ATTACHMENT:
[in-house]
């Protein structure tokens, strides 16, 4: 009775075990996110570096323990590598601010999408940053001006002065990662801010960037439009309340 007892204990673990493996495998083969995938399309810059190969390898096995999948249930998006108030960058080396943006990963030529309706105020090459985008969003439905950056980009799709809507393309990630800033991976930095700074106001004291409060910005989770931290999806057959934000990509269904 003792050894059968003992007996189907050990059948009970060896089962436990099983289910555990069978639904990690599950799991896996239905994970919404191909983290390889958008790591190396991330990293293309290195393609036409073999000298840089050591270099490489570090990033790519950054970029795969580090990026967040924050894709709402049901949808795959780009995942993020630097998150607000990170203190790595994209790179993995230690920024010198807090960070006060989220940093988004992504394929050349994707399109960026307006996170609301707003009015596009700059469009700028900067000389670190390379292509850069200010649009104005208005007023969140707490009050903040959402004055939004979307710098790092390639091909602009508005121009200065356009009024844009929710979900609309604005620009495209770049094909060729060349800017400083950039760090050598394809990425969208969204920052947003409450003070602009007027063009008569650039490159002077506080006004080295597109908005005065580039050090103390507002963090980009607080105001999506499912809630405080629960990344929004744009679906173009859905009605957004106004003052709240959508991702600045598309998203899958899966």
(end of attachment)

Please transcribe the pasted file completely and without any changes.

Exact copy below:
[in-house]
């Protein structure tokens, strides 16, 4: 009775075990996110570096323990590598601010999408940053001006002065990662801010960037439009309340 007892204990673990493996495998083969995938399309810059190969390898096995999948249930998006108030960058080396943006990963030529309706105020090459985008969003439905950056980009799709809507393309990630800033991976930095700074106001004291409060910005989770931290999806057959934000990509269904 003792050894059968003992007996189907050990059948009970060896089962436990099983289910555990069978639904990690599950799991896996239905994970919404191909983290390889958008790591190396991330990293293309290195393609036409073999000298840089050591270099490489570090990033790519950054970029795969580090990026967040924050894709709402049901949808795959780009995942993020630097998150607000990170203190790595994209790179993995230690920024010198807090960070006060989220940093988004992504394929050349994707399109960026307006996170609301707003009015596009700059469009700028900067000389670190390379292509850069200010649009104005208005007023969140707490009050903040959402004055939004979307710098790092390639091909602009508005121009200065356009009024844009929710979900609309604005620009495209770049094909060729060349800017400083950039760090050598394809990425969208969204920052947003409450003070602009007027063009008569650039490159002077506080006004080295597109908005005065580039050090103390507002963090980009607080105001999506499912809630405080629960990344929004744009679906173009859905009605957004106004003052709240959508991702600045598309998203899958899966």